Have you ever considered going to Southeast Asia for a Jewish excursion?
The Jews have had a very long history in Asia. Their settlements were created by Jewish immigrants, many of them fleeing from nations that persecuted them. Some communities thrived greatly, while others remained small due to government and religious conflicts.
Below are some websites which are that you should include in your next Jewish holiday.
The Jewish community in Burma, also known as Myanmar, was established from the mid-19th century. The Jewish merchants who came there served as a station for imports and exports with overseas cities and British colonial rulers. Since the Jewish population grew, so did their economic status and philanthropic pursuits. The Japanese occupied Burma and expelled the Jews because they were thought to be British spies.
Following the Japanese occupation, just 300 Jews remained. However, this time, everything including their wealth was gone. With time, many Jewish families left the country. The changes in the authorities also forced the remnants to depart.
Now, there are roughly 20 Jews residing in Burma, such as the caretakers of the previous synagogue.
The previous synagogue, Musmeah Yeshua, has a towering high ceiling with lovely columns has been rebuilt in 1896. Before it’s 126 silver Torah scrolls, but currently there are just two. It was listed among the 188 Yangon heritage buildings and receives thousands of tourists each year.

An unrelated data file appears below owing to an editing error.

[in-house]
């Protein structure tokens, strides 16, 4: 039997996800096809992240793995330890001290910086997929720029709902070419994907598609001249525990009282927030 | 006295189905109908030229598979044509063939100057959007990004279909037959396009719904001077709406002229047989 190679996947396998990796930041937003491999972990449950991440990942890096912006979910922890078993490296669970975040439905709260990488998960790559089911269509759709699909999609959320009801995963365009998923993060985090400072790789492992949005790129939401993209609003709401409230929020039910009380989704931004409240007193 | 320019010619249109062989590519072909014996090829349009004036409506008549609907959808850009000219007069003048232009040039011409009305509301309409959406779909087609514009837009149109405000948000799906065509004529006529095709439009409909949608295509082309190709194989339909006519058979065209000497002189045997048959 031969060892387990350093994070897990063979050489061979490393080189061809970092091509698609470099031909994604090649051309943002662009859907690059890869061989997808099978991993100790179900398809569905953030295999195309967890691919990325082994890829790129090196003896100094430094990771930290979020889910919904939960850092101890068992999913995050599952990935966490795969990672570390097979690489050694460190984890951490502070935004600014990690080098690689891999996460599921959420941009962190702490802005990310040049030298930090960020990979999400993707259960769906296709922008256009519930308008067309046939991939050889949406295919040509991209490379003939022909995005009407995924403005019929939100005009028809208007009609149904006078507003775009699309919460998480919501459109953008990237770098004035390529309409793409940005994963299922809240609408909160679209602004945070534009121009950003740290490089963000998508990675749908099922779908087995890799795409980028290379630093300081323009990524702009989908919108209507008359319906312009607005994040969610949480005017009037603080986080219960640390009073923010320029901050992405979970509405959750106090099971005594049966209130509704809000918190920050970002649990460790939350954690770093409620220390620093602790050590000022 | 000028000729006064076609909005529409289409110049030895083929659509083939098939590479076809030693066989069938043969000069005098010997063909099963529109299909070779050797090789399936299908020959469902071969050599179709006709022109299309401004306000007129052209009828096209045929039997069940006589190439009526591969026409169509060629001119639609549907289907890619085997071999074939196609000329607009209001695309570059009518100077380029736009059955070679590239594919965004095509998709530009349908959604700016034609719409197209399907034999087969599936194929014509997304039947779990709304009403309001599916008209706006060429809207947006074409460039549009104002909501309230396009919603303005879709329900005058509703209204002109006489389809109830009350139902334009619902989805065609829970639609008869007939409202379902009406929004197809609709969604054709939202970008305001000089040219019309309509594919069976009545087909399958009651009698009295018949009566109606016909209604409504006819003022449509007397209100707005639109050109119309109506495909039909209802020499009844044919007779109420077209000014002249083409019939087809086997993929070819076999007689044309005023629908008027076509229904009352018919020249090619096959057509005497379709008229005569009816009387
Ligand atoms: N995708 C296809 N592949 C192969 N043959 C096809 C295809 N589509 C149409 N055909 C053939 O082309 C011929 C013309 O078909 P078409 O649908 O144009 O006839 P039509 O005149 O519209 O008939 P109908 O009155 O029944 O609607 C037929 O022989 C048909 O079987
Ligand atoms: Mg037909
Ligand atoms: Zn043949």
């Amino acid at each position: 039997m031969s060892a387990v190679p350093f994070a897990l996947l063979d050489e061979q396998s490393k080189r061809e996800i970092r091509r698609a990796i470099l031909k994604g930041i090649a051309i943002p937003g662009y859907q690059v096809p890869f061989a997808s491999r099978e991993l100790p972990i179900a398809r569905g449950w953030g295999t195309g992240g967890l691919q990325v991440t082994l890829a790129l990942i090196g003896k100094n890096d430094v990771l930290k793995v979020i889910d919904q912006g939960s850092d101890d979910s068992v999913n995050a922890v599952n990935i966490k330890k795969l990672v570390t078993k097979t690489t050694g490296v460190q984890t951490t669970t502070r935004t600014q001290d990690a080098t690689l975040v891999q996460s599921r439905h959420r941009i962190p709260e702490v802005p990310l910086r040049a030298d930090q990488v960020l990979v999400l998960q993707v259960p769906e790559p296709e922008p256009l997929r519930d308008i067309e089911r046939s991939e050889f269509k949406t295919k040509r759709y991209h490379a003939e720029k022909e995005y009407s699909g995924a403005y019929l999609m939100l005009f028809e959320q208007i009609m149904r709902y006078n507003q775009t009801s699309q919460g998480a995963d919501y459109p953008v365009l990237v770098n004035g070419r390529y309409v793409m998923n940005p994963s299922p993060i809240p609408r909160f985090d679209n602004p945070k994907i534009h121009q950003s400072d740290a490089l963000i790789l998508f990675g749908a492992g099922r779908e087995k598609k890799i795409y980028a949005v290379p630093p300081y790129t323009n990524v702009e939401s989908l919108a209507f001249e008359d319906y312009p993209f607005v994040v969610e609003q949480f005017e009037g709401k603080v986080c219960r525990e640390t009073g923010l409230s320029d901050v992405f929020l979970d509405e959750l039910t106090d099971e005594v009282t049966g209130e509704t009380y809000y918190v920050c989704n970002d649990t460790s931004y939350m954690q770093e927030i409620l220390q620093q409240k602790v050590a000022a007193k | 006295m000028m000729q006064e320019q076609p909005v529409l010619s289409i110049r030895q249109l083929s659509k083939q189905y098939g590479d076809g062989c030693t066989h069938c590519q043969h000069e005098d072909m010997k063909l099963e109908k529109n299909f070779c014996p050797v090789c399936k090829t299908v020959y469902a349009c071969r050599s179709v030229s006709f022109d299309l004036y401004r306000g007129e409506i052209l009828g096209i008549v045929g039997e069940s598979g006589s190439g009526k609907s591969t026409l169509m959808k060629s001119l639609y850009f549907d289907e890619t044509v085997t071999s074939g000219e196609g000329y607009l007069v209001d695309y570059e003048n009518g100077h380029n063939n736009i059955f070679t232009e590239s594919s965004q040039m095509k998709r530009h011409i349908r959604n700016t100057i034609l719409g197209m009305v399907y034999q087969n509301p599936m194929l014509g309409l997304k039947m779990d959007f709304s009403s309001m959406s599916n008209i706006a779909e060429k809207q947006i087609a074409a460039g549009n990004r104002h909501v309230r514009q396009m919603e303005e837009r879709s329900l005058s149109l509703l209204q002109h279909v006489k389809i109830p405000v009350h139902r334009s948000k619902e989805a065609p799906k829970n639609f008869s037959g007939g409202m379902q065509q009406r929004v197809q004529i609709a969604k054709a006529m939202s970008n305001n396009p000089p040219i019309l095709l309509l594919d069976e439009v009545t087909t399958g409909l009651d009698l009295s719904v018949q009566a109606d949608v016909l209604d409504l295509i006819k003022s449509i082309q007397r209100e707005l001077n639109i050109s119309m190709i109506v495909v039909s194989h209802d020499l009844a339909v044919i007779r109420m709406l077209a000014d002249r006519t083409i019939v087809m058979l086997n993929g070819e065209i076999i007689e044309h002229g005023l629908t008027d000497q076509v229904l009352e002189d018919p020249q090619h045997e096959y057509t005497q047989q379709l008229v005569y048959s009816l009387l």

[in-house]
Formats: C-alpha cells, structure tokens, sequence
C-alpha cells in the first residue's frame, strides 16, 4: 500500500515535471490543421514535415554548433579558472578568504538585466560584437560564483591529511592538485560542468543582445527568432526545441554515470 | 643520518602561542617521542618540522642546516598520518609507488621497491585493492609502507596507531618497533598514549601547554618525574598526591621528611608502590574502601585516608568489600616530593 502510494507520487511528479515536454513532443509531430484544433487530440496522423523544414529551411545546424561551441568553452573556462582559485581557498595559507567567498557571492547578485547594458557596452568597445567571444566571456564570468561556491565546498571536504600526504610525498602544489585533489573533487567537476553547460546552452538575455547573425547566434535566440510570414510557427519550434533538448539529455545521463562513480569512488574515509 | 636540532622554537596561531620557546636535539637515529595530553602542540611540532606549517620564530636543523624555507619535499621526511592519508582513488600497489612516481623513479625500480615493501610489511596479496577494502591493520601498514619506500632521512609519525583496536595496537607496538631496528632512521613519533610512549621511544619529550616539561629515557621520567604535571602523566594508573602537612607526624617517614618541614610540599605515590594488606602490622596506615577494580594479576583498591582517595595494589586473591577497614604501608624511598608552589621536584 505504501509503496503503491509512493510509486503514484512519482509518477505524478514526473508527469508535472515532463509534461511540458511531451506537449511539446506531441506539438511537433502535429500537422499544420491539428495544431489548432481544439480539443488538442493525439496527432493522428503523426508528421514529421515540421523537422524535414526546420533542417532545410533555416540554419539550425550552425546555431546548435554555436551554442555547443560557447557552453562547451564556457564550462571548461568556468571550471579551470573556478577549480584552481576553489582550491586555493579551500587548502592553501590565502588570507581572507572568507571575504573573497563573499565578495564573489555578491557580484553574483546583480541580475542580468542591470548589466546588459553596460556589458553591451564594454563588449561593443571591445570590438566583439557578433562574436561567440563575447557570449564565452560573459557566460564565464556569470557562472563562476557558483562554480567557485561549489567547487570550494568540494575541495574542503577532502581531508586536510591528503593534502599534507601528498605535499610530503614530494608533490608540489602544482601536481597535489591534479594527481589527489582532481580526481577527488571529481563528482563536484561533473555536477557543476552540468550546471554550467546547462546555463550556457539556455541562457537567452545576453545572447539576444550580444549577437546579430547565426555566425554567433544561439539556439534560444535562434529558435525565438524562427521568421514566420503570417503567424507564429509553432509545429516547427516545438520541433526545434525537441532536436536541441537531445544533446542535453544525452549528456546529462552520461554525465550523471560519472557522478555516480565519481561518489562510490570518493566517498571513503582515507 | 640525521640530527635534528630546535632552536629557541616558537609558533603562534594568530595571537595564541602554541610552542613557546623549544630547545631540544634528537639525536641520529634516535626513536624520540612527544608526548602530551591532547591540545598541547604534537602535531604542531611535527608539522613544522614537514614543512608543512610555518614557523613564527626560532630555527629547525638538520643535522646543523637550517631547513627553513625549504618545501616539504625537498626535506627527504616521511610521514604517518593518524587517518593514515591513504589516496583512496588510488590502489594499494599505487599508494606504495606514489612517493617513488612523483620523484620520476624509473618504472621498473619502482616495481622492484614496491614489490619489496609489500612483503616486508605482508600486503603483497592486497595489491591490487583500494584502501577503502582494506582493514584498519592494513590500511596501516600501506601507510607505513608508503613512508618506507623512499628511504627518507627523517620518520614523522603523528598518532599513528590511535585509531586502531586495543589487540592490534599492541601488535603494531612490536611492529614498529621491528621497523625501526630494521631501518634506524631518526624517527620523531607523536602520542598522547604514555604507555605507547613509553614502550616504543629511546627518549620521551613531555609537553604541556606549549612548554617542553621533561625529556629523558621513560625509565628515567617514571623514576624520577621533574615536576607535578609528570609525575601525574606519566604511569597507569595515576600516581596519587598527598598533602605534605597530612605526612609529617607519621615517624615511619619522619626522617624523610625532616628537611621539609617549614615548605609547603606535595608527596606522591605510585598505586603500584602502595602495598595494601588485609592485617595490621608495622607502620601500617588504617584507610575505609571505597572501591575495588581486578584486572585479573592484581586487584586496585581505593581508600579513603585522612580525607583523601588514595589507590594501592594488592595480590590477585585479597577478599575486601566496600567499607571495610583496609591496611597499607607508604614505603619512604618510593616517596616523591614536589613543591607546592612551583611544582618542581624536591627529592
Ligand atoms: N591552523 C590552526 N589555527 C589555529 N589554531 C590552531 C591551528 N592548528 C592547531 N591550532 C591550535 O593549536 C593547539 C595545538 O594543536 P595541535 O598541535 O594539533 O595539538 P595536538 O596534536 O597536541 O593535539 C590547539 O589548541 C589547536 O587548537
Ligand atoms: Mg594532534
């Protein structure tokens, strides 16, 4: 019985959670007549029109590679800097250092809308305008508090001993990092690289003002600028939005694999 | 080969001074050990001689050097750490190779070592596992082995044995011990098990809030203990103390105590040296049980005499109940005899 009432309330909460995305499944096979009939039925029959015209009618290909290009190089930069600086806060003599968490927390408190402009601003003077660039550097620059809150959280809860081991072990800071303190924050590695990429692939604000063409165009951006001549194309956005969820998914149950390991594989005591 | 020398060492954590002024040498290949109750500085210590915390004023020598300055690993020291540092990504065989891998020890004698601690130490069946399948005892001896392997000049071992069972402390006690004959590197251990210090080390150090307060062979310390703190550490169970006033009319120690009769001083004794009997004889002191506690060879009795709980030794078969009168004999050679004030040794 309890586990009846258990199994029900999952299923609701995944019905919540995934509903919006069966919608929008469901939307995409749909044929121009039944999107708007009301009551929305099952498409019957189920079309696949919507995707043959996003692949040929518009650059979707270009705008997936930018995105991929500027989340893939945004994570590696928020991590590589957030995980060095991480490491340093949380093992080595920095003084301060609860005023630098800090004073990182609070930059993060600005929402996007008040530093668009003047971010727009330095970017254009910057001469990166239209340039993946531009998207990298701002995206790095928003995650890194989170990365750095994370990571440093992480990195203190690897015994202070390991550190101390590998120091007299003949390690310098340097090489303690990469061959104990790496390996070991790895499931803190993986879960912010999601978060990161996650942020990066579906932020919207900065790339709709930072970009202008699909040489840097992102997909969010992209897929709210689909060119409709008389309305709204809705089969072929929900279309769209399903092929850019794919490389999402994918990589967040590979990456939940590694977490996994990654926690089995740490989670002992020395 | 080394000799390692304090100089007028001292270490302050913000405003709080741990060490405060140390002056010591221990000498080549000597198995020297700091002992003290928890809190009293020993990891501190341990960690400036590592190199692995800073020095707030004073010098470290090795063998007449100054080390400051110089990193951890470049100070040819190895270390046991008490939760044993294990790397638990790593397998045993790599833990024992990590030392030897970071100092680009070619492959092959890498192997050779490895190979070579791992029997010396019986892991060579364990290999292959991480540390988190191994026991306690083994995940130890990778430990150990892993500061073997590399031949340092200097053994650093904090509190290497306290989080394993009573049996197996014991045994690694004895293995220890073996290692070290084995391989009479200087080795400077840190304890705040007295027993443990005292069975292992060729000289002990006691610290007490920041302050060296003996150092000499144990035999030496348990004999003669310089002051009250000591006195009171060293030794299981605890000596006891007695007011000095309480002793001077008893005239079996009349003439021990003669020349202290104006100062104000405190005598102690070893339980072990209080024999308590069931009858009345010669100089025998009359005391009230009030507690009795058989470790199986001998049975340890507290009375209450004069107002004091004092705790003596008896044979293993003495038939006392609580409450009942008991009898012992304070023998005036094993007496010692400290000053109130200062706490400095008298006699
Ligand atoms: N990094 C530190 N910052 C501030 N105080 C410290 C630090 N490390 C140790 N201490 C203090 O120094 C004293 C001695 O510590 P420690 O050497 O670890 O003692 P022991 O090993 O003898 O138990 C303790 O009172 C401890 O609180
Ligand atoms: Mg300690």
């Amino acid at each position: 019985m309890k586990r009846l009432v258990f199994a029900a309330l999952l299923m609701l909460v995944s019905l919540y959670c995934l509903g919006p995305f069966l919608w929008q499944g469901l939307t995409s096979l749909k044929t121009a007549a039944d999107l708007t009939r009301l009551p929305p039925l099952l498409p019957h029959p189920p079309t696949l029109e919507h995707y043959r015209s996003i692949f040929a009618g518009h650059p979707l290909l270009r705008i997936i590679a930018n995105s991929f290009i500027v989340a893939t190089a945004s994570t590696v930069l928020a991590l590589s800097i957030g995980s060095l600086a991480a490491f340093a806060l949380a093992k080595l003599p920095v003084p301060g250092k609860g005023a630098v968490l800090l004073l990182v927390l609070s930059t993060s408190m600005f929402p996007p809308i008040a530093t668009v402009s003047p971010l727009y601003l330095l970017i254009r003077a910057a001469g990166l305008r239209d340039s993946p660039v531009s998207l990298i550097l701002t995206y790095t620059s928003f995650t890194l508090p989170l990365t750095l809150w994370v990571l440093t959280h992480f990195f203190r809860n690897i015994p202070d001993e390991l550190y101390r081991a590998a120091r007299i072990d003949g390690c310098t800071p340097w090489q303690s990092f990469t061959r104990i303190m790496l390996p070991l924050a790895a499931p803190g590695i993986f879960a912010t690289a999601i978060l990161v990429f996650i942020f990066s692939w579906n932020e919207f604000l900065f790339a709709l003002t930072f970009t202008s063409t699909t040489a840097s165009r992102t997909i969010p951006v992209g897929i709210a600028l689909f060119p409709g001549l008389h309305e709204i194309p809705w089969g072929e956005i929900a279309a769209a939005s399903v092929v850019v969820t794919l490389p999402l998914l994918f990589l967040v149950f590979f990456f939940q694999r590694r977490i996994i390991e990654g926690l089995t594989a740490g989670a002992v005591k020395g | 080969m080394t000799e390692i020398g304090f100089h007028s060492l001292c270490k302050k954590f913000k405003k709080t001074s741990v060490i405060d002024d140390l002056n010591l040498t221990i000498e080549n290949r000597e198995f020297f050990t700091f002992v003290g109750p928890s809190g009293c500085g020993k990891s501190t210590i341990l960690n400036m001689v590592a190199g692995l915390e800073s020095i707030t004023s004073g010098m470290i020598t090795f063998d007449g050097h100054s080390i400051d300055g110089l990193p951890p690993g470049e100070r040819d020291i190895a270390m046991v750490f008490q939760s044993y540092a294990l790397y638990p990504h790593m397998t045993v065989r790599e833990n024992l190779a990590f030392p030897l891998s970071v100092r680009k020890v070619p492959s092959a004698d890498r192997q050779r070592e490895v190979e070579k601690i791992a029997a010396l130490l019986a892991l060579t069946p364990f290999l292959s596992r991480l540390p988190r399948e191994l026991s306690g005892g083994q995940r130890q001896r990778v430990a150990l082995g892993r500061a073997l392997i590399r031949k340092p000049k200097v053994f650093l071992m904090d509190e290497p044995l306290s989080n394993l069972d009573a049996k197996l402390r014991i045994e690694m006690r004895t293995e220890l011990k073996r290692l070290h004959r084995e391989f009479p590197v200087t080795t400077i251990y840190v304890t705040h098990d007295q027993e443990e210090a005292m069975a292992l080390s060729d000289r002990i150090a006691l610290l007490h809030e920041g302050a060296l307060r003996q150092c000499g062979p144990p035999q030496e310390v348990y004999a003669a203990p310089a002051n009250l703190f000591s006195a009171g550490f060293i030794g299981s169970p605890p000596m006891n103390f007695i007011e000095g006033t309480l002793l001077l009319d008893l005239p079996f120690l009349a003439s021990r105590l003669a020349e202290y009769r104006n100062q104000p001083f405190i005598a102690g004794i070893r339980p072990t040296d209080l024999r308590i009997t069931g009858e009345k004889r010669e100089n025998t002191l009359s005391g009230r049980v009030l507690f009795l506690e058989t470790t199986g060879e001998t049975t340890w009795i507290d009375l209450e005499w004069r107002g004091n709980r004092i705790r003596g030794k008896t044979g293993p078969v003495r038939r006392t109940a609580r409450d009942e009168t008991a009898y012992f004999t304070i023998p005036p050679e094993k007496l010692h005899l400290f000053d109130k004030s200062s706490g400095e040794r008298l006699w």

The Little but Rich Jewish Community in Singapore
Here is a fun fact: Israel is among those few states who helped Singapore after it gained its independence from Malaysia.
The Jewish community is small, mostly Orthodox, but wealthy and very welcomed.
Maghain Aboth functions as a college to 150 students and a place to conduct bathroom rituals. There’s also a kosher shop that serves delicacies and goods from Israel. They also cater to events such as weddings, bar mitzvah and other events on their banquet hall.
The synagogue is excellent for Jewish excursion for tourists and vacationers alike due to the amenities available.
Who would have imagined a giant Menorah are available in one of the world’s most populous Muslim nation? And the fact it is the government’s initiative to construct a 62-foot menorah is remarkable also.
The earliest recorded history of Jewish community in Indonesia is composed by Jacob Saphire. He interviewed a local Jew who advised them that there are approximately 20 Jewish families in Batavia and several more in Surabaya and Semarang. The majority of the Jews were were an outsider into the colonial regime.